I’m gonna do like a Chinaman… go and get some hop Get myself a gun… and shoot myself a cop—Mamie Smith, “The Crazy Blues” (Perry Bradford, composer) Of all the wonders that Jazz Age Harlem has to offer to a wideeyed...
I’m gonna do like a Chinaman… go and get some hop
Get myself a gun… and shoot myself a cop
—Mamie Smith, “The Crazy Blues”
(Perry Bradford, composer)
Of all the wonders that Jazz Age Harlem has to offer to a wide-eyed migrant from North Carolina just out of the subway at 135th Street—
“unnumbered tons of automobiles and trucks and wagons and pushcarts and streetcars”;
the promise of money, of “rights that could not be denied you” and of “privileges, protected by law”
One is “a pair of bright green stockings,” whose impossible color
is itself enough to hold your strong man in their thrall.
More astonishing still is the existence of “cullud policemans,” attested by that “handsome brass-buttoned giant,” whose sharp whistle and outstretched, white-gloved hand
carries the authority to stop vehicles loaded with white passengers in their place.
“Done died an’ woke up in Heaven,” thinks the magnificently named King Solomon Gillis, the protagonist of Rudolph Fisher’s classic New Negro Renaissance story, “City of Refuge.”
* * *
* * *
Your man, King Solomon Gillis—the story relishes each opportunity to repeat his full name—is of course named ironically, for he is by all evidence a fool, everyone’s and anyone’s fool, from the moment he climbs out of the subway until his confrontation by one of those “cullud policemans” at the story’s end. There is something recursive in the joke the story makes of his name, something dizzyingly ungrounded that laughter both dispels and leaves to squirm—something like making fun of Raven-Symoné for making fun of black people’s names.
Forget that for now, but know this character is yours, your own heroic fool, whose misadventures are offered up for your pleasure, entertainment, and edification in a manner that, it is implied, is inaccessible to the man himself. He is an open book that can be read by everyone in Harlem not named King Solomon Gillis.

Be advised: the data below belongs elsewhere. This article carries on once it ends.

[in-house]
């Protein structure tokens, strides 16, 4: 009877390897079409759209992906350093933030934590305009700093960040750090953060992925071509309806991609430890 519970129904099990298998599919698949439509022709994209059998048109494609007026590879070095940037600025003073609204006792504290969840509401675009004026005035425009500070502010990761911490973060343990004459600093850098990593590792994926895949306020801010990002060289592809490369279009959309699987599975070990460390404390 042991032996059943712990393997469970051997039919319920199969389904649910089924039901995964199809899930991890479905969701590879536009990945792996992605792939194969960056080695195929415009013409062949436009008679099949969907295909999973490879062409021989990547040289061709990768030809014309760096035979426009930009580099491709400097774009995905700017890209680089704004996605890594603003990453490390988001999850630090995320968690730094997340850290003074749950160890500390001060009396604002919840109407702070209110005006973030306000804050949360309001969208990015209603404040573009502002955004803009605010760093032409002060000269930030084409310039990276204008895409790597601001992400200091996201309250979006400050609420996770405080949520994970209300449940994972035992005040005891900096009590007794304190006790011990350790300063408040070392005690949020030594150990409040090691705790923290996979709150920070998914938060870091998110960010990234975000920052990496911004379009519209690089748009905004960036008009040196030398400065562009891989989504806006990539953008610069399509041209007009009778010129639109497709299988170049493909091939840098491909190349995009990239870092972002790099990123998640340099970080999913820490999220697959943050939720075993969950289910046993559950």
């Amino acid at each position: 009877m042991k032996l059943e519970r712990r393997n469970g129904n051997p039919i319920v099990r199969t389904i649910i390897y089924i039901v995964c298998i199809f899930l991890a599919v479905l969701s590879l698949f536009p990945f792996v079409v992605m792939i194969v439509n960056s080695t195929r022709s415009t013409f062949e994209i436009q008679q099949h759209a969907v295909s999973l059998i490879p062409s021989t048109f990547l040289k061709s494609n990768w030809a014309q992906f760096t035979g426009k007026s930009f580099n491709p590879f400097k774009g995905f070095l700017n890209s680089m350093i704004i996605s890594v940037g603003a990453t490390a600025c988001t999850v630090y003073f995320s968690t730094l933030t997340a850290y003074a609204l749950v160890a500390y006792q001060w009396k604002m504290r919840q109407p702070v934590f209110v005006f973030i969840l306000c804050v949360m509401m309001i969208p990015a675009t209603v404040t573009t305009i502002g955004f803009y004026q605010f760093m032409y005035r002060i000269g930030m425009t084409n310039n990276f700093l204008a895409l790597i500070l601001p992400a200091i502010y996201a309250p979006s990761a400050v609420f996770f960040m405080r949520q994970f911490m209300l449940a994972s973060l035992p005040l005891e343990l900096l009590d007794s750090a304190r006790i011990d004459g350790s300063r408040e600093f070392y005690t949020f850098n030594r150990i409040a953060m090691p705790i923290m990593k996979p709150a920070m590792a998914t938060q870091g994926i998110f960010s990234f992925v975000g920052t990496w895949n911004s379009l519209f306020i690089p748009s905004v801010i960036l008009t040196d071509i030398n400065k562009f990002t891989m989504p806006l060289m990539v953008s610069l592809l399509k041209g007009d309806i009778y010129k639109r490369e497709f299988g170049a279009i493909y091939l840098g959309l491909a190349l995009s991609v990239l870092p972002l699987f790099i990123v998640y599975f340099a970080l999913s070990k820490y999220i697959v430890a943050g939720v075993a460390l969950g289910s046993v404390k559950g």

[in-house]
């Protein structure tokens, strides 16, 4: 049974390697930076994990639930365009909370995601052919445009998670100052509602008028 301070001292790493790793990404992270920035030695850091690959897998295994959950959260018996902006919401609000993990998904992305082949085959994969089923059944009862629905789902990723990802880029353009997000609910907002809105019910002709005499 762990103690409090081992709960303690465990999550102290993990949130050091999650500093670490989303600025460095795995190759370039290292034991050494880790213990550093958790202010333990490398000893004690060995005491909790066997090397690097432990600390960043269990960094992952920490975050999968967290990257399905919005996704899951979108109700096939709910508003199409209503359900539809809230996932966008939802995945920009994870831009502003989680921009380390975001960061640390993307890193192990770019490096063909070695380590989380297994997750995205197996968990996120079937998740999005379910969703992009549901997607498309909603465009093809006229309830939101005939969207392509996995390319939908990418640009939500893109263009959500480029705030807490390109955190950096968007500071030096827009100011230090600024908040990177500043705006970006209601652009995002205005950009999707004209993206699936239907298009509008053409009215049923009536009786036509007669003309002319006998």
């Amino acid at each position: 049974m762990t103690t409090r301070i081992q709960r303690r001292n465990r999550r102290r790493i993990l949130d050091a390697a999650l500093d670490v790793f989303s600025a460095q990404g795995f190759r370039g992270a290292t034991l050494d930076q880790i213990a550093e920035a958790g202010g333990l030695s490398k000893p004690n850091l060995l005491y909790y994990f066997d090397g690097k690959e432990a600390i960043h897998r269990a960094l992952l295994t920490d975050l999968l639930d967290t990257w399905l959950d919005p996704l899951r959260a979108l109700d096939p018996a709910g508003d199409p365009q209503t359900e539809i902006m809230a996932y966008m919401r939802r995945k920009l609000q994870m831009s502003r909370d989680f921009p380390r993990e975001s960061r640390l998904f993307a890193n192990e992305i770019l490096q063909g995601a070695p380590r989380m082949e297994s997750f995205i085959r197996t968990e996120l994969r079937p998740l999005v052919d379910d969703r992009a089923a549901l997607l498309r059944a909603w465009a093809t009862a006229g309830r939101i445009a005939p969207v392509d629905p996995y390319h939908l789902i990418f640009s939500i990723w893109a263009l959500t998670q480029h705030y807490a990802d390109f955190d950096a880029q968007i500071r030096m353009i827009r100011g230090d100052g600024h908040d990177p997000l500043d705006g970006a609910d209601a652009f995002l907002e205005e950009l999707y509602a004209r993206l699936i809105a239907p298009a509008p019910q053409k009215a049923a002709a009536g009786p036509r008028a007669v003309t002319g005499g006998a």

The plot of his story is simple enough; if you’ve ever heard the skit in the middle of Stevie Wonder’s “Living for the City,” you know it already. Arriving in Harlem on the run from a likely lynching in North Carolina, King Solomon Gillis is immediately marked by one Mouse Uggam, a smalltime criminal and World War I veteran who just happens to be his homeboy from back in Waxhaw, and who pretends to take him under his wing. King Solomon has only two desires—to become a policeman himself
(“so I kin police all the white folks right plumb in jail!”)
and to get a woman like the one with the green stockings. But soon enough, he’s innocently distributing Mouse’s special “French medicine” from behind the counter of his job at a grocery owned by an Italian immigrant. Before he knows it, he’s being arrested in Mouse’s boss’s cabaret by two white police detectives who’d been on the trail of their drug trade.
In the end, the story grants him this—
“the tall Negro could fight.”
Spotting the green-stockinged woman, who has somehow ended up in the same nightclub, he distractedly tosses the white men aside like soft dolls as fragmented memories of the treachery he’d fled stutter towards his consciousness:
“White—both white. Five of Mose Joplin’s horses. Poisoning
a well; A year’s crops. Green stockings—white—white—”
And then the black officer arrives.
* * *
Because the story is so elegantly made, it seems churlish to ask whether King Solomon’s apparent naïveté when confronted by the black officer is plausible. The answer is, of course, not really.